By Jonnelle Marte
The cap on the Fed’s daily operations in the market for repurchase agreements, or repo, will be reduced to $100 billion, from $120 billion, starting Friday.
The maximum offerings on term repo operations, which last two weeks, will be reduced on Tuesday to $25 billion from $30 billion. In March, the cap will be reduced further to $20 billion.
The Fed will continue to purchase $60 billion a month in short-term Treasury bills, a program policymakers describe as a technical adjustment aimed at increasing the level of reserves.
The U.S. central bank began intervening in money markets in mid-September, when a shortage of cash led to a spike in short-term borrowing costs. The Fed started purchasing bills in mid-October to boost reserves above the levels seen in early September, before the volatility began.
Policymakers said the long-term plan is to raise reserves to a level where the repo operations are no longer needed – a point they expect to reach around mid-year. Fed Chair Jerome Powell reiterated those plans during the press conference after the January policy meeting and in testimony before Congress this week.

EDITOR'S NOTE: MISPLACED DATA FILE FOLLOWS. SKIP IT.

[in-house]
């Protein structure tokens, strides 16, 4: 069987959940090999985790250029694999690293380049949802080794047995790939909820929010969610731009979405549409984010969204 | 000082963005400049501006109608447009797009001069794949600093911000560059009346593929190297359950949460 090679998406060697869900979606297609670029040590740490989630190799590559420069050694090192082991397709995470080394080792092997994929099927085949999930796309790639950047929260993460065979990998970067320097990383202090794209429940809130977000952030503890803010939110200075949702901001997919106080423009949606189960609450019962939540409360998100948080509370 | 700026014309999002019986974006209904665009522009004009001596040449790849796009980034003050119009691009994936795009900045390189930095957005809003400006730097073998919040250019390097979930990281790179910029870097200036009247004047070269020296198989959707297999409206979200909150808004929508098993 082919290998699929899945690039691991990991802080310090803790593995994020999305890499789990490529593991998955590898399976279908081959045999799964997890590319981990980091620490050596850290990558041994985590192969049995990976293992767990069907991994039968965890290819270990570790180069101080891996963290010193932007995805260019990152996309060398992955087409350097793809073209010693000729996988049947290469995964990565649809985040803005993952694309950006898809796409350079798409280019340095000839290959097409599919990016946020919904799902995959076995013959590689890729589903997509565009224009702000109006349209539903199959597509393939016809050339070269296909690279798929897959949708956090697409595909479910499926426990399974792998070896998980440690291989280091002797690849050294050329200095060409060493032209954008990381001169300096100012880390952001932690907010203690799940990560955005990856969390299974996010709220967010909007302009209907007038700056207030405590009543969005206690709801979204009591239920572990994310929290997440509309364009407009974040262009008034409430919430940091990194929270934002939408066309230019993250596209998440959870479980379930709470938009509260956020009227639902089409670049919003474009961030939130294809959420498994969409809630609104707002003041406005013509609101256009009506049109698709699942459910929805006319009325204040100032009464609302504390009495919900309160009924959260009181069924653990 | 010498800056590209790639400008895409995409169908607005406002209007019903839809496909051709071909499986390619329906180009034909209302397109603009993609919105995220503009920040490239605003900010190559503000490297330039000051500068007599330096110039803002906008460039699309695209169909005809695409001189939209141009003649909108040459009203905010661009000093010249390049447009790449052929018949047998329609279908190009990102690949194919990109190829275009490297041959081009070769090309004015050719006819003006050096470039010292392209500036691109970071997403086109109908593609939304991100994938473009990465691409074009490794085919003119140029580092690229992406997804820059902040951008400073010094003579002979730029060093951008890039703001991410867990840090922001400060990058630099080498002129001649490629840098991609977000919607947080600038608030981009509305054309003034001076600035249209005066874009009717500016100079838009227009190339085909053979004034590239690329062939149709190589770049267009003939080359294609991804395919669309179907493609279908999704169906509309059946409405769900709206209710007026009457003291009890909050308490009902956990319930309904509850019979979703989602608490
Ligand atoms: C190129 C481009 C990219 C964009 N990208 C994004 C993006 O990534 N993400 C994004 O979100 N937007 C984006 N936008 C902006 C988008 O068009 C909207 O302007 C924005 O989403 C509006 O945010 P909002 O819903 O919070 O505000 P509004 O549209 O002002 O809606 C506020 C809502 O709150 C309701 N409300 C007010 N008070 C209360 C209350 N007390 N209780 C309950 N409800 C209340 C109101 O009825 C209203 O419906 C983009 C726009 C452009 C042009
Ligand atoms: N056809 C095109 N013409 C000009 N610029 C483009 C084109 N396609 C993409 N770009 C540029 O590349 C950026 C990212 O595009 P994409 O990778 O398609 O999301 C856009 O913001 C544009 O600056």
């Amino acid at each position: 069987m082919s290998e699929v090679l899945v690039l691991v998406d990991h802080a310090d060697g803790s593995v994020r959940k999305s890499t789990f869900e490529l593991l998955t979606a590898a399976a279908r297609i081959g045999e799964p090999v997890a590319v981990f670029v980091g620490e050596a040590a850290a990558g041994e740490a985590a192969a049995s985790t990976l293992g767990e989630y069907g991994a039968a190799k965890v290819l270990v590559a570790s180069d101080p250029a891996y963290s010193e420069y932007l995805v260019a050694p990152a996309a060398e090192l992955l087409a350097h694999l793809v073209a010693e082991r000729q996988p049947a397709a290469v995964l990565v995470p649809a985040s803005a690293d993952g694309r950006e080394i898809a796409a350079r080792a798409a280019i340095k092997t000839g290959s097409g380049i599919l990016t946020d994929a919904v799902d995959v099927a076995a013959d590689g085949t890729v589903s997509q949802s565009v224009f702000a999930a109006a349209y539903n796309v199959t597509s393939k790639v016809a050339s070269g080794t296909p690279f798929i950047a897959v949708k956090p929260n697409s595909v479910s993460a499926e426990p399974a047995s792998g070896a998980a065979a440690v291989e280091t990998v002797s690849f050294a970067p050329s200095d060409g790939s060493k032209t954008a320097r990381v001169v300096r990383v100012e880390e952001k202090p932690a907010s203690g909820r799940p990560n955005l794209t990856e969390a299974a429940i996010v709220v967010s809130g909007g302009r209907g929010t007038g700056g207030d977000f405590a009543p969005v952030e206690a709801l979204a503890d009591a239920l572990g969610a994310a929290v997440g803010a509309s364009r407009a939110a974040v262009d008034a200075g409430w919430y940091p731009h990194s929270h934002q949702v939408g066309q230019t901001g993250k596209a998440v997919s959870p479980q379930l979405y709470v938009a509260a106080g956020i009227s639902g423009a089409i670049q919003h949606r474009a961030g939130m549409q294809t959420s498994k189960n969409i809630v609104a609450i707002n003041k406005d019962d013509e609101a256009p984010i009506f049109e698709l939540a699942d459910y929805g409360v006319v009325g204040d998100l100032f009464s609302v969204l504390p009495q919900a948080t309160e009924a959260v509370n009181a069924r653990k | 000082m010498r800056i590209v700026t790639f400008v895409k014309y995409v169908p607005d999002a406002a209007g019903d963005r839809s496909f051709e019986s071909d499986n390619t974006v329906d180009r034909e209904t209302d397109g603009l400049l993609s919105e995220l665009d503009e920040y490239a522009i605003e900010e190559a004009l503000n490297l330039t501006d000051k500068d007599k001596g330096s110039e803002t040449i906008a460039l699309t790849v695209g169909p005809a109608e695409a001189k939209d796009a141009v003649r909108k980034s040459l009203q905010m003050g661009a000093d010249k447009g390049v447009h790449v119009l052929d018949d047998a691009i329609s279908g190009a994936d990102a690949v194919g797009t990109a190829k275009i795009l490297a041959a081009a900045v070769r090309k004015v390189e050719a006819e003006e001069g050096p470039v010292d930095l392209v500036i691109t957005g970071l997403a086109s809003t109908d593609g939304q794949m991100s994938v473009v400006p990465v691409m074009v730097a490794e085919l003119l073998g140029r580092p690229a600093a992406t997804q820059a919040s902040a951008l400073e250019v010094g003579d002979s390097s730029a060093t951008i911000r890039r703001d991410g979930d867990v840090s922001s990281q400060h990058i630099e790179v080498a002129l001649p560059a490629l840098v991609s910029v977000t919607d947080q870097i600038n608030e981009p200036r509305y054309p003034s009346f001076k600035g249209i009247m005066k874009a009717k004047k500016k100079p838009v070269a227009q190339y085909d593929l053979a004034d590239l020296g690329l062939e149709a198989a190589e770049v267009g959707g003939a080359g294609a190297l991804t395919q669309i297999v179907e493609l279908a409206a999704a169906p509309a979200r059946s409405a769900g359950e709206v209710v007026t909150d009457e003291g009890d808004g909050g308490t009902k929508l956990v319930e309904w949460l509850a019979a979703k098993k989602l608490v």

Disclaimer: Fusion Media would like to remind you that the data contained in this website is not necessarily real-time nor accurate. All CFDs (stocks, indexes, futures) and Forex prices are not provided by exchanges but rather by market makers, and so prices may not be accurate and may differ from the actual market price, meaning prices are indicative and not appropriate for trading purposes. Therefore Fusion Media doesn`t bear any responsibility for any trading losses you might incur as a result of using this data.
Fusion Media or anyone involved with Fusion Media will not accept any liability for loss or damage as a result of reliance on the information including data, quotes, charts and buy/sell signals contained within this website. Please be fully informed regarding the risks and costs associated with trading the financial markets, it is one of the riskiest investment forms possible.